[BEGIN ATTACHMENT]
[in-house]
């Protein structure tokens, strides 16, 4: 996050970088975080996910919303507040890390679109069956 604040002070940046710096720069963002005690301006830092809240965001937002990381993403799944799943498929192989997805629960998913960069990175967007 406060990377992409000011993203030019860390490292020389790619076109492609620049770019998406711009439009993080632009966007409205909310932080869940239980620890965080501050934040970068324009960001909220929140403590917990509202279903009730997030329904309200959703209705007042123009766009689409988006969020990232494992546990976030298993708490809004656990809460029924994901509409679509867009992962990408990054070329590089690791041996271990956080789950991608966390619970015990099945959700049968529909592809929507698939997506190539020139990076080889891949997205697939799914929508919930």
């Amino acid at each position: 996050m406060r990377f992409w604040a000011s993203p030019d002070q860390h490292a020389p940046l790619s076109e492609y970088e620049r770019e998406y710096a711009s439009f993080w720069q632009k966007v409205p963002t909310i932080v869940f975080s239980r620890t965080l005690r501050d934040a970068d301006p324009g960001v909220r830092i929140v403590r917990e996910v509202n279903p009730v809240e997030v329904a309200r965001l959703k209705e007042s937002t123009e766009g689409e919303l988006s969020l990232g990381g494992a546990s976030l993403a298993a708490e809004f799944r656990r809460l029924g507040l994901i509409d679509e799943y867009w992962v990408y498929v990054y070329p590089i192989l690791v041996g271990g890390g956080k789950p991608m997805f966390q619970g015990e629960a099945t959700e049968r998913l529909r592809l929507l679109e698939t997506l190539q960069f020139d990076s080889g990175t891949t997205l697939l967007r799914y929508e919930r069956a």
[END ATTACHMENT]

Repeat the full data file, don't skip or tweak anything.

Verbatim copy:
[in-house]
């Protein structure tokens, strides 16, 4: 996050970088975080996910919303507040890390679109069956 604040002070940046710096720069963002005690301006830092809240965001937002990381993403799944799943498929192989997805629960998913960069990175967007 406060990377992409000011993203030019860390490292020389790619076109492609620049770019998406711009439009993080632009966007409205909310932080869940239980620890965080501050934040970068324009960001909220929140403590917990509202279903009730997030329904309200959703209705007042123009766009689409988006969020990232494992546990976030298993708490809004656990809460029924994901509409679509867009992962990408990054070329590089690791041996271990956080789950991608966390619970015990099945959700049968529909592809929507698939997506190539020139990076080889891949997205697939799914929508919930």
């Amino acid at each position: 996050m406060r990377f992409w604040a000011s993203p030019d002070q860390h490292a020389p940046l790619s076109e492609y970088e620049r770019e998406y710096a711009s439009f993080w720069q632009k966007v409205p963002t909310i932080v869940f975080s239980r620890t965080l005690r501050d934040a970068d301006p324009g960001v909220r830092i929140v403590r917990e996910v509202n279903p009730v809240e997030v329904a309200r965001l959703k209705e007042s937002t123009e766009g689409e919303l988006s969020l990232g990381g494992a546990s976030l993403a298993a708490e809004f799944r656990r809460l029924g507040l994901i509409d679509e799943y867009w992962v990408y498929v990054y070329p590089i192989l690791v041996g271990g890390g956080k789950p991608m997805f966390q619970g015990e629960a099945t959700e049968r998913l529909r592809l929507l679109e698939t997506l190539q960069f020139d990076s080889g990175t891949t997205l697939l967007r799914y929508e919930r069956a």